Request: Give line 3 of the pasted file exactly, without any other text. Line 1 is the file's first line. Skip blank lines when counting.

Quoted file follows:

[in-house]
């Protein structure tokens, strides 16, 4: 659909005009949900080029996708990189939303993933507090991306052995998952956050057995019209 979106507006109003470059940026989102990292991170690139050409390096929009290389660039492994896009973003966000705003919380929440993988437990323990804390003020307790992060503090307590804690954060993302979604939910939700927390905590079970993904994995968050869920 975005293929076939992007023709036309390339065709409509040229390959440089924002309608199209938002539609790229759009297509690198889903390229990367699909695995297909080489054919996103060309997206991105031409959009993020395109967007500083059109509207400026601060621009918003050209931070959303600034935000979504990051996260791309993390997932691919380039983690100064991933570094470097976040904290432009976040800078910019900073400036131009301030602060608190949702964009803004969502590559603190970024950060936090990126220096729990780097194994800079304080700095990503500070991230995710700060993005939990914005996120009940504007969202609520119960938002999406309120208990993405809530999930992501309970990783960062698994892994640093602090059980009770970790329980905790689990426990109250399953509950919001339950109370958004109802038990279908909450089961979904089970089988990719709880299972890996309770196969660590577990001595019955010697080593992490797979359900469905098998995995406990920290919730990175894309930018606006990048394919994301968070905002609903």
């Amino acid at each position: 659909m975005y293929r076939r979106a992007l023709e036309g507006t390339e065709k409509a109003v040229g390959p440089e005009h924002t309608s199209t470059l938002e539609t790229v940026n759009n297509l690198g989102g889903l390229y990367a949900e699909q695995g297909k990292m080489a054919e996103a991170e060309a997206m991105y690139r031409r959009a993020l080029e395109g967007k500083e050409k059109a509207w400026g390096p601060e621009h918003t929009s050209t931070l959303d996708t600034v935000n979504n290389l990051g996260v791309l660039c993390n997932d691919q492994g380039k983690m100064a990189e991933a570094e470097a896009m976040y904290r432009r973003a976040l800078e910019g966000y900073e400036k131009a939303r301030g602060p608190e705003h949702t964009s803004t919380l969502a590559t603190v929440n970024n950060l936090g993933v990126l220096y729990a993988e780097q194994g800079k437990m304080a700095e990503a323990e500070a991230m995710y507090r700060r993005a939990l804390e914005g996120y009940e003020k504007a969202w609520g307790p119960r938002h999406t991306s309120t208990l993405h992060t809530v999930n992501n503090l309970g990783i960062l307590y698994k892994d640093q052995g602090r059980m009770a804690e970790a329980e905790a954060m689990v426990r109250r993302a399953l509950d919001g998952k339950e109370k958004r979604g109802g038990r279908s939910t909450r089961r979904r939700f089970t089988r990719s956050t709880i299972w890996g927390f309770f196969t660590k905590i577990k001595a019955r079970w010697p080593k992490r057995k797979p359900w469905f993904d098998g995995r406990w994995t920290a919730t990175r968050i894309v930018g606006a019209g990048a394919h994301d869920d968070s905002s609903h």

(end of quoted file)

């Amino acid at each position: 659909m975005y293929r076939r979106a992007l023709e036309g507006t390339e065709k409509a109003v040229g390959p440089e005009h924002t309608s199209t470059l938002e539609t790229v940026n759009n297509l690198g989102g889903l390229y990367a949900e699909q695995g297909k990292m080489a054919e996103a991170e060309a997206m991105y690139r031409r959009a993020l080029e395109g967007k500083e050409k059109a509207w400026g390096p601060e621009h918003t929009s050209t931070l959303d996708t600034v935000n979504n290389l990051g996260v791309l660039c993390n997932d691919q492994g380039k983690m100064a990189e991933a570094e470097a896009m976040y904290r432009r973003a976040l800078e910019g966000y900073e400036k131009a939303r301030g602060p608190e705003h949702t964009s803004t919380l969502a590559t603190v929440n970024n950060l936090g993933v990126l220096y729990a993988e780097q194994g800079k437990m304080a700095e990503a323990e500070a991230m995710y507090r700060r993005a939990l804390e914005g996120y009940e003020k504007a969202w609520g307790p119960r938002h999406t991306s309120t208990l993405h992060t809530v999930n992501n503090l309970g990783i960062l307590y698994k892994d640093q052995g602090r059980m009770a804690e970790a329980e905790a954060m689990v426990r109250r993302a399953l509950d919001g998952k339950e109370k958004r979604g109802g038990r279908s939910t909450r089961r979904r939700f089970t089988r990719s956050t709880i299972w890996g927390f309770f196969t660590k905590i577990k001595a019955r079970w010697p080593k992490r057995k797979p359900w469905f993904d098998g995995r406990w994995t920290a919730t990175r968050i894309v930018g606006a019209g990048a394919h994301d869920d968070s905002s609903h």